How has US debt grown under Trump’s presidency?

This appeared in The Millennial Source

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During the 2016 presidential campaign, candidate Trump promised he would eliminate the US debt “over a period of eight years.” He has instead presided over its fastest-ever increase.

The coronavirus pandemic has caused the United States’ debt and deficit to reach unprecedented levels as federal rescue packages have attempted to save an economy that was shut down by the contagion.

By the end of the 2020 fiscal year, the US federal deficit is expected to reach a sum of US$3.7 trillion. The US debt has undergone a similar rise and now stands at some US$27 trillion, an increase of around US$7 trillion since President Donald Trump’s election.

Yet this dramatic growth in the debt and deficit is not the fault of the coronavirus alone. Even before the pandemic prompted massive federal spending amid a significant drop in revenue, President Trump’s stewardship of the economy had seen US federal debt grow at a faster pace than any of his immediate predecessors.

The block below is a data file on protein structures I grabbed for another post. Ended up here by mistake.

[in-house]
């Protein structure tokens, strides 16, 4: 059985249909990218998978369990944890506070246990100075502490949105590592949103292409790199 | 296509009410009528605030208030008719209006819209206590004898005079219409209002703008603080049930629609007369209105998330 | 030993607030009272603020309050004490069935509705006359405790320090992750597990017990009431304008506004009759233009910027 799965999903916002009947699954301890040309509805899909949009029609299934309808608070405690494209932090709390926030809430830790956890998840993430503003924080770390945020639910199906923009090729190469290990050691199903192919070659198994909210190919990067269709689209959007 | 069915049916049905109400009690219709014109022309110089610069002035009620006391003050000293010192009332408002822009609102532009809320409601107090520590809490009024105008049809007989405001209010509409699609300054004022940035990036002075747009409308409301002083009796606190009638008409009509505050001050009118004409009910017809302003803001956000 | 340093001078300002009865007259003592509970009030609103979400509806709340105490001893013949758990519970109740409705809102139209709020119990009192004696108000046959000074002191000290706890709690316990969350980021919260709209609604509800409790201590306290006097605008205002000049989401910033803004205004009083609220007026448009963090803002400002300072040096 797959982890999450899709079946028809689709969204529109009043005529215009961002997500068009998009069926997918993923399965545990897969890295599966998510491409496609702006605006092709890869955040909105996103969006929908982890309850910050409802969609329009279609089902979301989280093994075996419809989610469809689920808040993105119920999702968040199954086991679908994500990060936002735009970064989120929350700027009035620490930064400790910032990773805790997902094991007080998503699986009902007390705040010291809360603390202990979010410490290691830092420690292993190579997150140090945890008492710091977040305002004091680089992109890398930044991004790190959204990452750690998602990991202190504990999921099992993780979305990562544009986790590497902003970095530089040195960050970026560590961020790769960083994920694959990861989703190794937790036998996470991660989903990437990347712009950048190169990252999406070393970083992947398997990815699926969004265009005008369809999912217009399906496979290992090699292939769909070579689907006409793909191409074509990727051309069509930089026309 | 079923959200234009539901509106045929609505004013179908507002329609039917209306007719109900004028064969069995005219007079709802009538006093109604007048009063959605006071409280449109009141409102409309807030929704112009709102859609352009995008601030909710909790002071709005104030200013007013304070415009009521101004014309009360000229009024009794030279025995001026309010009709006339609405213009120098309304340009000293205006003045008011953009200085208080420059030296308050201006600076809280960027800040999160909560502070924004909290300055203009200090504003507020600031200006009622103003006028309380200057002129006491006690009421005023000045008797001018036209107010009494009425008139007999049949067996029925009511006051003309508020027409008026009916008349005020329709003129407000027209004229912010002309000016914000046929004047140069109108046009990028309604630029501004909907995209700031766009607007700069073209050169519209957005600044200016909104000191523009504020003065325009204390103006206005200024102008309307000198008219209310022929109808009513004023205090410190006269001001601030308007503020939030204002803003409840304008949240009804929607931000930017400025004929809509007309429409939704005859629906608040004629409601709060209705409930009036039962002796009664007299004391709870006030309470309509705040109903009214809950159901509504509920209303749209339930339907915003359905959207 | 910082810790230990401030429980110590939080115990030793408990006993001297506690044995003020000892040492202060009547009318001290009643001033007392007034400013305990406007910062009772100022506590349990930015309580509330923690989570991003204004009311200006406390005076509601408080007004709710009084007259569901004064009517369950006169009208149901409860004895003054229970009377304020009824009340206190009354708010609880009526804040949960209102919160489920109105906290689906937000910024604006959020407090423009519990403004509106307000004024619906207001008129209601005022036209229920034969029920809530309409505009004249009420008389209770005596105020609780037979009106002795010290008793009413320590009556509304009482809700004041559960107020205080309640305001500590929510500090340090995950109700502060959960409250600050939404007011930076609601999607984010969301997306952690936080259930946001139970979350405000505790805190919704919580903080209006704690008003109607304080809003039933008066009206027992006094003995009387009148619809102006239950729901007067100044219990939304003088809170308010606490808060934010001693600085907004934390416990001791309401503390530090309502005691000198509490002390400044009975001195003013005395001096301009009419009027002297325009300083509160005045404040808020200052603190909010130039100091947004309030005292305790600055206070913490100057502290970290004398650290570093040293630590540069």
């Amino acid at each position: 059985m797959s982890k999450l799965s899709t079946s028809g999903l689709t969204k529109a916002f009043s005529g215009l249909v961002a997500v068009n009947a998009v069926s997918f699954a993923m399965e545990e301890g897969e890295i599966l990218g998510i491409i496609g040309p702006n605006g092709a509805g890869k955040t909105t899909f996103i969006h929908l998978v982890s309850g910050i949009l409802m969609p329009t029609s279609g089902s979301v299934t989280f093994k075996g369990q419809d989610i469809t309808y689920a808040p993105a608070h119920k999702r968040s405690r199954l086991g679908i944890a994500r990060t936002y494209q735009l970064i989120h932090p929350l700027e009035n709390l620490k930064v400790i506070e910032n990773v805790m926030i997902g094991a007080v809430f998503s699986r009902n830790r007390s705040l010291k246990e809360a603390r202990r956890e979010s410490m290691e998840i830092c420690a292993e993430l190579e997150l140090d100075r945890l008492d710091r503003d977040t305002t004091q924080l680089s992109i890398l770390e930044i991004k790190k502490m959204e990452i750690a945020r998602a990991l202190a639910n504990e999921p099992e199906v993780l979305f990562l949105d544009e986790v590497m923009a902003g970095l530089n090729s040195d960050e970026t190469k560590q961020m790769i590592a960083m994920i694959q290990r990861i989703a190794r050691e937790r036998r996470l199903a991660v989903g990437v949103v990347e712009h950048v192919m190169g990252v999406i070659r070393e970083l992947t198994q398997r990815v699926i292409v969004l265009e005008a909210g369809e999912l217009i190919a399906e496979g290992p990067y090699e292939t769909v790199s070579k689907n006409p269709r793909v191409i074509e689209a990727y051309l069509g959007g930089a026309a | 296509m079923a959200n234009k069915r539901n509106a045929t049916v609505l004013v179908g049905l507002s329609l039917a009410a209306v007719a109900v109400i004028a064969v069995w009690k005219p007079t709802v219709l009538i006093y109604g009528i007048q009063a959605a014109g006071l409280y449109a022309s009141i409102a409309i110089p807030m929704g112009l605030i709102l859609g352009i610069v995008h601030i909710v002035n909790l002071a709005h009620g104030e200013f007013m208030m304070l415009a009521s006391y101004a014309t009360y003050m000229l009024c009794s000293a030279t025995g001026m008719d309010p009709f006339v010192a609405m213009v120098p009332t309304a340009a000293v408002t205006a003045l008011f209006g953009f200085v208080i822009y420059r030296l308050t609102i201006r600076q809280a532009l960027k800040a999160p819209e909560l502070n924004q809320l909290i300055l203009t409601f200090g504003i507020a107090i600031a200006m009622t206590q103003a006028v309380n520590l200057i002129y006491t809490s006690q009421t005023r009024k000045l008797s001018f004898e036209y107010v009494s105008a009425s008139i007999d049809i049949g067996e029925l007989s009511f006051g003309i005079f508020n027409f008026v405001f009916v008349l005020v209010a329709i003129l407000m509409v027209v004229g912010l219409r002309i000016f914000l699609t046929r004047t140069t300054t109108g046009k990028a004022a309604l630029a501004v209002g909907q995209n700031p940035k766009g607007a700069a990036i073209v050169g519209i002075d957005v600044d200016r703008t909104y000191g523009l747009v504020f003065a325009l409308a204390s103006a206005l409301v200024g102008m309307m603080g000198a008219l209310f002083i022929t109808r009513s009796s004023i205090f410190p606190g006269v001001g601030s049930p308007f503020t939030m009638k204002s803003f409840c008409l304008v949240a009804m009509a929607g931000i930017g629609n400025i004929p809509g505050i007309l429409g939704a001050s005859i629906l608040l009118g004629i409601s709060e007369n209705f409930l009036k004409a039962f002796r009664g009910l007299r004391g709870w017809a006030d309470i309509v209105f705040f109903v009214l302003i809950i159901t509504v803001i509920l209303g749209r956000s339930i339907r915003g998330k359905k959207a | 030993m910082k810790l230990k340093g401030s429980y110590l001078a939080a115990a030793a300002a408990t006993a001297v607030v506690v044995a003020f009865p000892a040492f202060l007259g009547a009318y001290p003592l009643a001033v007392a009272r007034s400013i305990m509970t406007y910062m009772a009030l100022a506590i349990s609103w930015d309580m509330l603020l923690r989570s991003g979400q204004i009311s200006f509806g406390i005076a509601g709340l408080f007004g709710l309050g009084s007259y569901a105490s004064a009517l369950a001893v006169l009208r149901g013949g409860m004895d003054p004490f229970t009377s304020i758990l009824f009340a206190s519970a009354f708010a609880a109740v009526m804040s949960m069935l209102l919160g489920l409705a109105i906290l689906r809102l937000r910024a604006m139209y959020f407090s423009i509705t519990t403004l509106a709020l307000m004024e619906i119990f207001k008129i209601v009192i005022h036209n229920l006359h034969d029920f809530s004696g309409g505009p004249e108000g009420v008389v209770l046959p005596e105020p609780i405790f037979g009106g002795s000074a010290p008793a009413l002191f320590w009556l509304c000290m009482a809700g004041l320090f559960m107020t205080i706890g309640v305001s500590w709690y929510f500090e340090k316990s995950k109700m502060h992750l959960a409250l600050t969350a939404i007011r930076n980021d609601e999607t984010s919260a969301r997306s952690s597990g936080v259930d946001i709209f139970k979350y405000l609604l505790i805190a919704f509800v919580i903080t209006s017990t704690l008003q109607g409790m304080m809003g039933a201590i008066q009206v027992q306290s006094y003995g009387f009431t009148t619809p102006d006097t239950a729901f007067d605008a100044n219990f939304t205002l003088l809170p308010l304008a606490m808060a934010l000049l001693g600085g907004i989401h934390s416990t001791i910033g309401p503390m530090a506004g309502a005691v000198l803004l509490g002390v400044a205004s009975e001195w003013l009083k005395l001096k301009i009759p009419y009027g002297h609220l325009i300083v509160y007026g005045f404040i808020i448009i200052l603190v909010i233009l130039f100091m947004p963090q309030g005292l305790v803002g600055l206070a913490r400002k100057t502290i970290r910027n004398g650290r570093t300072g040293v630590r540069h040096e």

Despite his promise during the 2016 presidential campaign that he would end US debt within eight years, the impact of President Trump’s policies, alongside the unprecedented economic dislocation caused by the coronavirus pandemic, has seen US federal debt reach its highest level in history.

Skyrocketing debt

During the 2016 presidential campaign, candidate Trump promised he would eliminate the US debt “over a period of eight years.” He has instead presided over its fastest-ever increase.